I've said it here before: specific words don't really matter in dog training because dogs don't speak English (or French, or Swahili or any other human language). 

Dogs learn to associate certain sounds with certain actions for which they've been rewarded or punished. For example, after a number of repetitions, Rover figures out that when his human makes the sound "sit", he (Rover) has better get his fanny on the floor. How many repetitions it will take depends on a number of factors, including the way the connection of the sound and the behavior is made by the two-legged member of the team, how innately rewarding the behavior is to the dog, how bright and how willing the individual dog is, how persistent the human is, and more. This is pretty common sense stuff, but many people still persist in believing that there is some kind of magic in finding just the right word that will make Rover perform. And if that magic word doesn't work, these folks think, it's because they didn't say it loud enough. Or often enough. Which nonsense brings me to this topic, the judicious use of words.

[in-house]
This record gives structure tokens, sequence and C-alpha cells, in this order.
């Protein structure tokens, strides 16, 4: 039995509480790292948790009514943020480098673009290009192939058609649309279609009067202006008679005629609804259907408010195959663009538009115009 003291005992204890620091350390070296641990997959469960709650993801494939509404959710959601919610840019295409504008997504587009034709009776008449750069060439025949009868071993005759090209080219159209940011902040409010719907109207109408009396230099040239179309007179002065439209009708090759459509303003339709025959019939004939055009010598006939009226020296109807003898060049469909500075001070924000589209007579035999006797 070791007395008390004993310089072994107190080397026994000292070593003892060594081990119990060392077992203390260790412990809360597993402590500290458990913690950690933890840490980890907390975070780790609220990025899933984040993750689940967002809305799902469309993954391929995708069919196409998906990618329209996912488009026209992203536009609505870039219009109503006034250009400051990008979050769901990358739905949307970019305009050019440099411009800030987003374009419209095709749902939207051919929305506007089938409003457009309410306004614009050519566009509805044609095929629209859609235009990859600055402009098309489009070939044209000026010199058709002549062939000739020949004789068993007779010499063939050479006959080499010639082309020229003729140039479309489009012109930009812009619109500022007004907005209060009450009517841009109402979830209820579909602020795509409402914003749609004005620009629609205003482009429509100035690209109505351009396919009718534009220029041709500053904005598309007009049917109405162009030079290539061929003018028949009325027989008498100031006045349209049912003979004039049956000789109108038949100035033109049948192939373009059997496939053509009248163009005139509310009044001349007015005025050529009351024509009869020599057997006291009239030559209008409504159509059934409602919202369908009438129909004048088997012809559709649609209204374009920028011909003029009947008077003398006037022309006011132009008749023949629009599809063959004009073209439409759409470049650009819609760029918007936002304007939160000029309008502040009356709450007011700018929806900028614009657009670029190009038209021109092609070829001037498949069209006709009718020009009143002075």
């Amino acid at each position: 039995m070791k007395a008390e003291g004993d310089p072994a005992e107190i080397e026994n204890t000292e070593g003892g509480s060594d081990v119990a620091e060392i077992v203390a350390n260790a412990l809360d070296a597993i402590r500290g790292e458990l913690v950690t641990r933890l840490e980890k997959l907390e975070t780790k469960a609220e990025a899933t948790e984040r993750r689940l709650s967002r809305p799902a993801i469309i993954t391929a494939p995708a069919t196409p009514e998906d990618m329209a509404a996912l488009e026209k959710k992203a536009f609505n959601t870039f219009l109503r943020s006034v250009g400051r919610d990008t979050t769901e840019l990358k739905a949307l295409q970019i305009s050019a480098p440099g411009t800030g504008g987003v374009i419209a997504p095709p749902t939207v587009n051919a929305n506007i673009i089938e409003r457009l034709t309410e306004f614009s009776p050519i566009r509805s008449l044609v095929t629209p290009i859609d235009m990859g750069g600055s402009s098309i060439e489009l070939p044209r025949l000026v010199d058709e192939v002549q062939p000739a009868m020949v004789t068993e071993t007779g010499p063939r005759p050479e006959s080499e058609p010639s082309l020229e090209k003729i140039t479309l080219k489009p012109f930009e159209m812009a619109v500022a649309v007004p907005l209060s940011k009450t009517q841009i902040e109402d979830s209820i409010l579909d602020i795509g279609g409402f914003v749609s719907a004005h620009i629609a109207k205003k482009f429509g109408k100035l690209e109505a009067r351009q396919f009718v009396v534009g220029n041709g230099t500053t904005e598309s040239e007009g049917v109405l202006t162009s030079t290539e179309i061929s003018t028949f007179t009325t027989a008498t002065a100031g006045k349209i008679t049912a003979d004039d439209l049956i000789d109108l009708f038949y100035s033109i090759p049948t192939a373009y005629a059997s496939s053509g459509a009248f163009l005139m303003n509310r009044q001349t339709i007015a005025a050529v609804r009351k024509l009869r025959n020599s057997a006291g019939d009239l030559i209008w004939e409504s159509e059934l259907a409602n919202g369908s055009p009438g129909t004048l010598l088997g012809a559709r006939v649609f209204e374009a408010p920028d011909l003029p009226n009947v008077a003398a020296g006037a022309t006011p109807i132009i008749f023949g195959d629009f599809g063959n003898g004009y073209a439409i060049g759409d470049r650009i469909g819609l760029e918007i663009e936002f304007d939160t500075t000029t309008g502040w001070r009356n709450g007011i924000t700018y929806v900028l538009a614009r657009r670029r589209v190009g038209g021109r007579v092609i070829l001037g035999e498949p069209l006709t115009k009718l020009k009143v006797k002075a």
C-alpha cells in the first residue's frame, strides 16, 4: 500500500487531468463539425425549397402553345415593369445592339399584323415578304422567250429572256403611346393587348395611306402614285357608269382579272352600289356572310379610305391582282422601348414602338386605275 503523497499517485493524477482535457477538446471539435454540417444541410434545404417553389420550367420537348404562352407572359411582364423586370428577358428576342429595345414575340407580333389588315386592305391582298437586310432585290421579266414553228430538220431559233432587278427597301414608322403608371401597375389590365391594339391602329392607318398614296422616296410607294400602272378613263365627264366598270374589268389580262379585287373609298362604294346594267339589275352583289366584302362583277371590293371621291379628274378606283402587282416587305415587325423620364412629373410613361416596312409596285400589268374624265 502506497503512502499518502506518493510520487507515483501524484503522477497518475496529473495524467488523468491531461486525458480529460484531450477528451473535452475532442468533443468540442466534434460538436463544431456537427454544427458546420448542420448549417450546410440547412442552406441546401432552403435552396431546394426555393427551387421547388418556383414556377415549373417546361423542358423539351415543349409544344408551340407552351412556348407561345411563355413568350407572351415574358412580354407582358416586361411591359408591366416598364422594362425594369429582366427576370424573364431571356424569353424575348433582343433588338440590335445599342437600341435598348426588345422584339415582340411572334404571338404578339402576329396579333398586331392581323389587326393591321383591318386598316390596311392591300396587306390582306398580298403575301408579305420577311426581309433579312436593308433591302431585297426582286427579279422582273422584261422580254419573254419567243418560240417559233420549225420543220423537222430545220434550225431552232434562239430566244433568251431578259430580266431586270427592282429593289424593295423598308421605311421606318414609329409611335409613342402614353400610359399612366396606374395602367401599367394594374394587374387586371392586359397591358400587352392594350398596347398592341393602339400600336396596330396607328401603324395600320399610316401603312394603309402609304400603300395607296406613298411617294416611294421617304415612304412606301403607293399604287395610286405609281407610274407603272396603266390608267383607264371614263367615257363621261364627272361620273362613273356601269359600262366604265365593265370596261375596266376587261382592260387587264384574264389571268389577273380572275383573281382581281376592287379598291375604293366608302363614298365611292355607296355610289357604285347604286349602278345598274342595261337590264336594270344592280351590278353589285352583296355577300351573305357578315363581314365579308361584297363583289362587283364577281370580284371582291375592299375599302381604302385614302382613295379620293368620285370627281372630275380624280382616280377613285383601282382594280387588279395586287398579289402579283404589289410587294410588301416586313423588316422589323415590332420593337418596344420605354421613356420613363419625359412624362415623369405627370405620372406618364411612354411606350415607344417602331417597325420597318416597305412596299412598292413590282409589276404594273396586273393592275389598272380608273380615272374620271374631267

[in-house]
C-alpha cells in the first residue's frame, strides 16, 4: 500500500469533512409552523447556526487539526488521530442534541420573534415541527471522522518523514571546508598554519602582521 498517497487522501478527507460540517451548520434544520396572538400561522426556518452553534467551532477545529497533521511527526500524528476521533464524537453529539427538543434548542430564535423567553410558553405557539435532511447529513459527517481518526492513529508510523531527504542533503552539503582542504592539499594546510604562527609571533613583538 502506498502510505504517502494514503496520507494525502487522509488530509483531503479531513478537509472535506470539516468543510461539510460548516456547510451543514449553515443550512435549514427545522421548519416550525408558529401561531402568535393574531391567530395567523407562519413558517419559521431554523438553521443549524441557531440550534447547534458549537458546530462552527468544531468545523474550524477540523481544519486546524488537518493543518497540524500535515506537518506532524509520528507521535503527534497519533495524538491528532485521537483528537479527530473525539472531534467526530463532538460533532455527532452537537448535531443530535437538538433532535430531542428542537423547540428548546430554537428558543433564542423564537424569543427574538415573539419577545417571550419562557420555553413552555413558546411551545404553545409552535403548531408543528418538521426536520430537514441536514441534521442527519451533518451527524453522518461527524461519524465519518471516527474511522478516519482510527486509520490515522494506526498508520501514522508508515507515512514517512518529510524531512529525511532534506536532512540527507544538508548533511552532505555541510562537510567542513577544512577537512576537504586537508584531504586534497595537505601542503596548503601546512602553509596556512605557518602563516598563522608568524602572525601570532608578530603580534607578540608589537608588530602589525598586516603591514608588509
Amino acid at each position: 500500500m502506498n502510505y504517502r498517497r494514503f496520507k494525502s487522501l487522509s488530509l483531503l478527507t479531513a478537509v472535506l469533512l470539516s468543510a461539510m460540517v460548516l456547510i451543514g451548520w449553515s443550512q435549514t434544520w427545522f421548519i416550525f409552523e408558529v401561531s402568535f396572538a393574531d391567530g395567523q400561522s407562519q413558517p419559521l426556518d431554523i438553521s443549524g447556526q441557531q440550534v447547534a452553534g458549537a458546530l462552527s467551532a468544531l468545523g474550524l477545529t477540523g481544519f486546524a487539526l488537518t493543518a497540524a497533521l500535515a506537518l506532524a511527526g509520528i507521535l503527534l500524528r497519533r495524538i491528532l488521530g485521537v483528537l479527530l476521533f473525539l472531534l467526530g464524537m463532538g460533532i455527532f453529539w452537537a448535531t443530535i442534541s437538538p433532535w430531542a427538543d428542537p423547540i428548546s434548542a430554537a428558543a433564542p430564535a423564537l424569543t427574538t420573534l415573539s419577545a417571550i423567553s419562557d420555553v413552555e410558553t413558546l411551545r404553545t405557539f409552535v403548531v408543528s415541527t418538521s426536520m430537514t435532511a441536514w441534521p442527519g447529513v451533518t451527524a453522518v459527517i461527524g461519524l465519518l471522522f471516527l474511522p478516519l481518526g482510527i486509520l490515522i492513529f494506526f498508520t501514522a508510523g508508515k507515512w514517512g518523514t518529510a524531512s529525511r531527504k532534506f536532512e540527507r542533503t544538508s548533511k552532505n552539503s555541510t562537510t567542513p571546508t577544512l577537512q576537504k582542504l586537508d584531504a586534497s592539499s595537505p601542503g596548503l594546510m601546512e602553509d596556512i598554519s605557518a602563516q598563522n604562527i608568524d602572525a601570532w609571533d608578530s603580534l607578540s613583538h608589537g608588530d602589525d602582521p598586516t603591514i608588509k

I'm not a clicker trainer, but I certainly appreciate and use the concept of a conditioned reinforcer in dog training. By this I mean a sound which tells the dog he has done the right thing and that a reward will be forthcoming. In clicker training, the dog begins by learning that the click sound means a food reward is coming. In making this initial connection between sound and reward, the food comes immediately after the click. I have heard this referred to as "loading the clicker", and it's a fabulous idea - if your dog will stay in the same room with the clicker. Unfortunately, none of my dogs has been willing to stay in the room with what they consider an upsetting sound, no matter what kind of treats I have, which has made this tool less than effective for me. I must admit, I've never started them with the clicker as puppies, and I admit I've successfully used the clicker with Zeb (after harassing him for months until he figured out the clicker wasn't going to eat him). So, is this an anti-clicker diatribe? Heavens, no. I've watched some really skilled clicker trainers (Julie Daniels comes to mind) mark tiny pieces of behavior like the arc of a jump with awe-inspiring accuracy, but I'm not willing - or most likely able - to develop the high level of skill needed to train that way for the type of precision work I'm looking for in the obedience ring. Instead, I prefer to rely on my voice. And my word for positive reinforcement is "Yes". When my dog hears the magic "Yes", he knows a treat or other reward is coming. I prefer "Yes" to "Good" because I like the little hissing sound of "Yes", and because we tend to throw too many "Goods" around indiscriminately in training. Obviously, you can use any word or sound you'd like to convey the message to Rover that a behavior is about to be rewarded. Some folks choose an unusual word or sound, which is fine, provided you can remember which one you chose. The subject of how to reward and how to get Rover to wait longer and longer for a food or toy reward will be the focus of a future column. Right now I just want to focus on the words.